My wife began her law career in the Neighborhood Law Corps and I personally saw that she was able to do a lot of good in Oakland. While we tend of focus on the homicide rate in Oakland and try to extrapolate from that number all sorts of things, Oakland is far different now than from the place that I reported on almost two decades ago.  Programs like Youth Uprising, community policing efforts, and other outreach programs are making a difference, but change can be slow. I am heartened that such organizations are taking steps to address the violence. If one at-risk youth can be steered away from a life of crime, then that is a step in the right direction.

For the haters who badmouth Oakland, what do you say to them?  What are the virtues and positives of Oakland?

 Oakland is a vibrant, diverse city of distinct neighborhoods. This city shouldn't be painted with a broad brush. Oakland is known for its culture, commerce, intellectual curiosity, arts and entertainment, sports teams and its picturesque neighborhoods. I am proud to say that I live and work in Oakland, where the sense of community and civic pride is strong. Our neighbors brought us cookies when we moved in, and we get together as a group several times a year for special occasions. 

Do you ever get depressed covering these senseless and gruesome crime stories?  How do you decompress?

I try to keep my emotions in a box, but it can be difficult when you witness tragedy and mourning day after day. It can be especially challenging writing about the deaths of people you know personally, such as one of the four police Oakland police officers shot dead in March 2009. When I am not reporting gloom and doom, I am actually pretty light-hearted.  Maybe because I have seen so much tragedy, I am able to value all the wonderful things that life has to offer.

What traits-- psychological, upbringing, etc.-- separate law abiding citizens from felons and murderers?

I still believe that most people want to just live their lives and not bother anyone.  Then, there are a select few who cause trouble and become the subject of my stories.  Sometimes people lack the support they need to make good decisions, or they just never got a shot.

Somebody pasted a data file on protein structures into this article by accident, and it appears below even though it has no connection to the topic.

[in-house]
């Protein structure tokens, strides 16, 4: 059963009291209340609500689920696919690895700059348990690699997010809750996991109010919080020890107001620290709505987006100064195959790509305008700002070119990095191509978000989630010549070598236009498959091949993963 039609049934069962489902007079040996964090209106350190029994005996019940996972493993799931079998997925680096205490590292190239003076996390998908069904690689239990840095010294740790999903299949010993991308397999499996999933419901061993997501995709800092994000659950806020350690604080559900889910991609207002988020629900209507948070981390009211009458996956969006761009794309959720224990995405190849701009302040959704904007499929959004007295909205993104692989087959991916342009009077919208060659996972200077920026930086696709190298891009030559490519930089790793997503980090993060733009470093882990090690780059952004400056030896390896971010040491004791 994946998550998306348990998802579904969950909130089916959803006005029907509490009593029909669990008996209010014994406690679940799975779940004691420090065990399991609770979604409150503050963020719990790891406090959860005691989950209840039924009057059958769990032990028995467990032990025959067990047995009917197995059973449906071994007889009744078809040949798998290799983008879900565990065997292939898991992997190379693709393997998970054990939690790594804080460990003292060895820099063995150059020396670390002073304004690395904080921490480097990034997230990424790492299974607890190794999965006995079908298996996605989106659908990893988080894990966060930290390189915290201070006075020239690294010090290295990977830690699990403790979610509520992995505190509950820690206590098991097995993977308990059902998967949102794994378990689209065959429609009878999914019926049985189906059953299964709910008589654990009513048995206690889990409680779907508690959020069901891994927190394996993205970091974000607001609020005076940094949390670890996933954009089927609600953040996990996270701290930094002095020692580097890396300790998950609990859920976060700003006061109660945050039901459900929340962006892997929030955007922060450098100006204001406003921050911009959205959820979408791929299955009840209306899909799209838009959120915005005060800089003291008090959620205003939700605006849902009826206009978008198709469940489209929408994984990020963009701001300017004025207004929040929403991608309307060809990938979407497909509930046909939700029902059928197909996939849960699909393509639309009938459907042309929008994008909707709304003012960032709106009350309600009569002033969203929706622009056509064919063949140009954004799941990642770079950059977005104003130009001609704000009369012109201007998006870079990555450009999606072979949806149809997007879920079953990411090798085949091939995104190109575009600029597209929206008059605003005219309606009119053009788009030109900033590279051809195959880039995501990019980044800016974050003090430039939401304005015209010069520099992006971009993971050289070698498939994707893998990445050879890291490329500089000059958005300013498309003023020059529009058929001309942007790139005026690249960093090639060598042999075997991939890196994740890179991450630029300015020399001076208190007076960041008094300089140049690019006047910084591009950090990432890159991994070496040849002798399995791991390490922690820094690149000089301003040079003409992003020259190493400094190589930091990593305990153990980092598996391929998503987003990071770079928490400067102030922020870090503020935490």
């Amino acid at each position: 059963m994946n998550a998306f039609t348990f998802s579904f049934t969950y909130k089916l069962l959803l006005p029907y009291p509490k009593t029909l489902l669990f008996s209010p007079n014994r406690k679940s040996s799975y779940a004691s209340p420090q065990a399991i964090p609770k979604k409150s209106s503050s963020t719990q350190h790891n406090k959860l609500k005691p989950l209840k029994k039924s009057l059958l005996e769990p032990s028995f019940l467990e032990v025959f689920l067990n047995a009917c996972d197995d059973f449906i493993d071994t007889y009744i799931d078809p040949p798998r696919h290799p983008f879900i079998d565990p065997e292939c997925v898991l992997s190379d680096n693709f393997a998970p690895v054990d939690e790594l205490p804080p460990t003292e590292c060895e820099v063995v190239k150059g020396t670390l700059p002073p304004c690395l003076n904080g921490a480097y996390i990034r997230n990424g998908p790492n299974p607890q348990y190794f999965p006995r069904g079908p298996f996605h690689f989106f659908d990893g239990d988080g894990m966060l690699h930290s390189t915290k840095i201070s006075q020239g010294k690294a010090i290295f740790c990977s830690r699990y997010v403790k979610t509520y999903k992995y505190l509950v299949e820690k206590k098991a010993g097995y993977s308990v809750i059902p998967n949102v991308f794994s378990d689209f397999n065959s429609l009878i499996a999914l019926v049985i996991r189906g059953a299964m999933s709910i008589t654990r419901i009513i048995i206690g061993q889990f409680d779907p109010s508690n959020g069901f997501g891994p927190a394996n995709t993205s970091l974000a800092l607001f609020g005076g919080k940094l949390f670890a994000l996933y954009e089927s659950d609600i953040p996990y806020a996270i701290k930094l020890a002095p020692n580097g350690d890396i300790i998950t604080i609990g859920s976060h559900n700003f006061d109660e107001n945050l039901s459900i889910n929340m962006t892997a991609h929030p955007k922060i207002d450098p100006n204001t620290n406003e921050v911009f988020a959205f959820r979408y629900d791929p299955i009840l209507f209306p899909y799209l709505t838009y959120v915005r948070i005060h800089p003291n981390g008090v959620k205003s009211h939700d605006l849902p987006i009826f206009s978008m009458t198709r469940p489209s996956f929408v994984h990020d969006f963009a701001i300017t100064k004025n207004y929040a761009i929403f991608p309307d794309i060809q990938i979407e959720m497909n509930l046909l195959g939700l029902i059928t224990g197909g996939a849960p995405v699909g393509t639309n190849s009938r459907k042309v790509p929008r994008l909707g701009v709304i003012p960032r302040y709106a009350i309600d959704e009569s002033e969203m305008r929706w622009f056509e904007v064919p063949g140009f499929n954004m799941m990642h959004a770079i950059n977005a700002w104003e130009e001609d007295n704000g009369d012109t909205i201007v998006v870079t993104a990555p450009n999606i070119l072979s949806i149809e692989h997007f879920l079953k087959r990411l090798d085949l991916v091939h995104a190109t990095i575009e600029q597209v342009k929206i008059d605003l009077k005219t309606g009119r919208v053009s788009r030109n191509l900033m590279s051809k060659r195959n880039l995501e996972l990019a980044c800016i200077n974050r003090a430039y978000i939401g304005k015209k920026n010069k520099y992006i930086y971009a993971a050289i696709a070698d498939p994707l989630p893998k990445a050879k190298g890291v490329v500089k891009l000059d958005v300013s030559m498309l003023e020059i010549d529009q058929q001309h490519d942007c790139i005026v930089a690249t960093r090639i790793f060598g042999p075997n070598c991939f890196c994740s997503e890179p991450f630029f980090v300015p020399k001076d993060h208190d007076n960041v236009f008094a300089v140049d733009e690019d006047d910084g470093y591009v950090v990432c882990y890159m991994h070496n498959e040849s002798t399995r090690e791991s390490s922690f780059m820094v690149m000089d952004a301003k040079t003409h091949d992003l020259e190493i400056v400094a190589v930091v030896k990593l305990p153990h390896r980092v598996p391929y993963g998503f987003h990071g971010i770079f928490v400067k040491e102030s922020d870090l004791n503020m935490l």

Tell us about your book Presumed Dead: A True Life Murder Mystery.  It’s a true crime story about a brilliant computer scientist who killed his Russian wife in the Oakland Hills.  What sets this book apart from other true crime novels?

This was a so-called "no body" case, in which the victim's body, Nina Reiser, wasn't found at the time her husband, Hans, was arrested in her slaying. Her whereabouts remained a mystery even during the trial, in which the defendant believed he was smarter than anyone else, including the prosecutor, the judge and his own defense attorney. In my 18 years of crime reporting, I haven't seen such a character acting so unusual while being pursued and surveilled by police and while on the stand. In most cases, you don't hear a peep from the defendant, and the victim's body has already been found. That was not the case here.

What’s in your future, career-wise?  Did you enjoy the book writing process?  Will you be going into other genres?

I love being a crime reporter and can't imagine doing anything else.  Adapting to the longer novel format was an enjoyable challenge and I hope that I will have the opportunity to do it again.
Fat Slice or Blondie’s?  

Whichever has the shorter line.